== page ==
As Christmas Day dawned both sides became conscious of their dead comrades lying out in no man’s land beyond their barbed wire. Some of them had been unburied since October and their corpses were decomposing and bloated. Even though the ground was now unyielding they had to be buried where they had been killed. In at least one case officers on both sides conducted joint services and prayers: in others the truce lasted only long enough for each party to dig their own graves. There is only one reported event of the French exploiting the cease-fire to lay explosives close to the forward German trench. But even the most belligerent, the French Foreign Legion, observed the Christmas Day truce.
One German soldier, Corporal Adolf Hitler, sheltering in a cellar behind the line, refused to take part in any religious ceremony that day. He had recently received the Iron Cross, Second Class, from the Kaiser in person, but he was a complete loner who never had mail or parcels from home, did not drink or smoke, and rarely spoke to anyone except to condemn the cease-fire as unpatriotic.
After all the dead were interred, the soldiers treated themselves to a Christmas dinner. While Field Marshal French and his HQ staff at St Omer and the Kaiser with his senior officers at the Grand Hotel Britannique at Spa sat down to a series of sumptuous courses, their troops exchanged beer, wine, rum, brandy and schnapps to irrigate their puddings and cakes.
But did they play football afterwards? A century later it is still difficult to distinguish authentic, evidential reports from rumour, exaggerated claim and press invention. Though by the end of 1917 virtually every British infantry platoon had acquired a leather football, at Christmas 1914 there were very few, if any, genuine ones. As substitutes, the troops used sandbags, tin cans and forage caps filled with straw.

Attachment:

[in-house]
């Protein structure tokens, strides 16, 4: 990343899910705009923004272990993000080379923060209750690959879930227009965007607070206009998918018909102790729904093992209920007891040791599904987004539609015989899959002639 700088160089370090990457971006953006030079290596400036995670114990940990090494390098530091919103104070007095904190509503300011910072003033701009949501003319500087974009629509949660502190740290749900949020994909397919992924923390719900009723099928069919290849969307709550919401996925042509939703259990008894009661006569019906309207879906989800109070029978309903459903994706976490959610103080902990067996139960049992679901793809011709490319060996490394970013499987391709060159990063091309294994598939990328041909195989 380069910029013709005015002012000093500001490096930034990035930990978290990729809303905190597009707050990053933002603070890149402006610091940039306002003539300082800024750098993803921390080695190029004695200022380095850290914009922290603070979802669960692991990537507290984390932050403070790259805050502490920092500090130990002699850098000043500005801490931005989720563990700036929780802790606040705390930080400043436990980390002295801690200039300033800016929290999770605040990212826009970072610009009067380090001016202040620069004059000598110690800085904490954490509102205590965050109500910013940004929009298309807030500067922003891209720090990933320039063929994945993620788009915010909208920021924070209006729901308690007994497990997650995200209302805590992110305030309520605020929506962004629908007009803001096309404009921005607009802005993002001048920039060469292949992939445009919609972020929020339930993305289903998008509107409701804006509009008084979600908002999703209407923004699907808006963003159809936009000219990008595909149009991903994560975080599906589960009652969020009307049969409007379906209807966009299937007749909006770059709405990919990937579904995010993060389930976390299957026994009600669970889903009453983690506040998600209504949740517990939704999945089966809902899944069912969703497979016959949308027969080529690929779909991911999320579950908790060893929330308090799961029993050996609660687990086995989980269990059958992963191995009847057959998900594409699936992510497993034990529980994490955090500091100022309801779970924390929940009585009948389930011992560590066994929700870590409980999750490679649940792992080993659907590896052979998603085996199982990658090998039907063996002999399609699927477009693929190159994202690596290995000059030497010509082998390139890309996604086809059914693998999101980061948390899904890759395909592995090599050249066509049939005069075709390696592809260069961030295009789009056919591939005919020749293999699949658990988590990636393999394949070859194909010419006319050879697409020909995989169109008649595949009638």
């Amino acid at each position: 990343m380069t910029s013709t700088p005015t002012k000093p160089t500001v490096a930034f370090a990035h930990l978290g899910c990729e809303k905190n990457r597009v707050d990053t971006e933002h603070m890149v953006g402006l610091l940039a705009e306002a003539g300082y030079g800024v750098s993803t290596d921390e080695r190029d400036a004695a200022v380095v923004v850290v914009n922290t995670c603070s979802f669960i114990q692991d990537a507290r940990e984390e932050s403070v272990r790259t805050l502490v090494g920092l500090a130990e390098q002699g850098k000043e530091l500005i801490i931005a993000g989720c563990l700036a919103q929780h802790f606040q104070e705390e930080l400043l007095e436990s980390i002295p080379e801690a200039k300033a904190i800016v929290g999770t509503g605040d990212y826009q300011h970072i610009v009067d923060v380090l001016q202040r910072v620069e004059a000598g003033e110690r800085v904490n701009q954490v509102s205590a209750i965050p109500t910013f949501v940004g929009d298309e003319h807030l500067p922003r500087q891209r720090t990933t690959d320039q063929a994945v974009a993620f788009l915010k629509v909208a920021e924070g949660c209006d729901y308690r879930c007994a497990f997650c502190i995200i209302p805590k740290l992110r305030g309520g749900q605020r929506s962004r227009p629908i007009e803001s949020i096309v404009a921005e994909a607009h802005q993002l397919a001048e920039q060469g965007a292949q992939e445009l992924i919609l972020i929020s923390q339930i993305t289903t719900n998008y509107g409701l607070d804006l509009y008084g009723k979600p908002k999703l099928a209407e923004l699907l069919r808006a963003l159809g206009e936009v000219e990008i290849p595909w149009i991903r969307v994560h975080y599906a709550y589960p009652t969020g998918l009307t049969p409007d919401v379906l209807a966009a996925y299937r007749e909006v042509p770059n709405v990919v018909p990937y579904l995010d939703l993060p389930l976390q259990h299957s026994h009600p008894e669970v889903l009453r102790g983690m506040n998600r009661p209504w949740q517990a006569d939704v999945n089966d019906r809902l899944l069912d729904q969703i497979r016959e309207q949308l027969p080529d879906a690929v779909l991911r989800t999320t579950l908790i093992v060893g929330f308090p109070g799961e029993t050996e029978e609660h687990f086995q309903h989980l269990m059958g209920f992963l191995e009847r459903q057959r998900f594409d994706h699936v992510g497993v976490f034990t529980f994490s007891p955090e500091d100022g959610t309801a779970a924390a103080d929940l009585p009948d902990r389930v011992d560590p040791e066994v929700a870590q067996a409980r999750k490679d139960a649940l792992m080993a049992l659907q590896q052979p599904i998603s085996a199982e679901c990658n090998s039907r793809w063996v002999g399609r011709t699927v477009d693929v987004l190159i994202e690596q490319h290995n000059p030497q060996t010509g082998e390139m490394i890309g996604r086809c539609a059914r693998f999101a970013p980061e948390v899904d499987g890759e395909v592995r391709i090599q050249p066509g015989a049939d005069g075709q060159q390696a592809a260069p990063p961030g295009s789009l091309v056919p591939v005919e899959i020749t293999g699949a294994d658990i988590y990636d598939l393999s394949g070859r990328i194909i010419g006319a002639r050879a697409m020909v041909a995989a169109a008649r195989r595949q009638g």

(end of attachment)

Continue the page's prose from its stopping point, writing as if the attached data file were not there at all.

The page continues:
On January 1, 1915, the Times reported that a Scottish “team” had beaten a Saxon regiment three goals to two. Much later, a Saxon officer confirmed the score and that, much to his amused amazement, the Scottish players had worn nothing under their kilts. Suspiciously, if the score is mentioned by an alleged eyewitness it is nearly always three to two, either for or against. On the other hand, not just the Argyle and Sutherlanders, but many English regiments were claimed to have played some kind of football, notably the Sherwood Foresters, London Rifles, Warwickshires, Westminsters, Lancashires and Cheshires, whereas their opponents were invariably Saxons or Bavarians.
Much later, football matches in no man’s land appeared in many fictional accounts, for instance in a Blackadder TV episode in 1989 and simultaneously in William Douglas Home’s play A Christmas Truce. Yet how a proper game could have been played amongst forests of barbed wire, over shell holes, in ploughed fields or across drainage ditches is never explained. Also, there is plenty of contemporary evidence that whatever the play it was soon prevented or abruptly ended by commanders on one side or the other.
By Boxing Day it was nearly all over. The truce petered out. Fraternising battalions were removed from the front line. Unwillingly, hostilities were resumed in a half-hearted way. At New Year there was no repeat of a cease-fire. Tickler’s tins of jam that had been offered as gifts to the Germans were now filled with explosives and nails and fired out of an improvised trench mortar.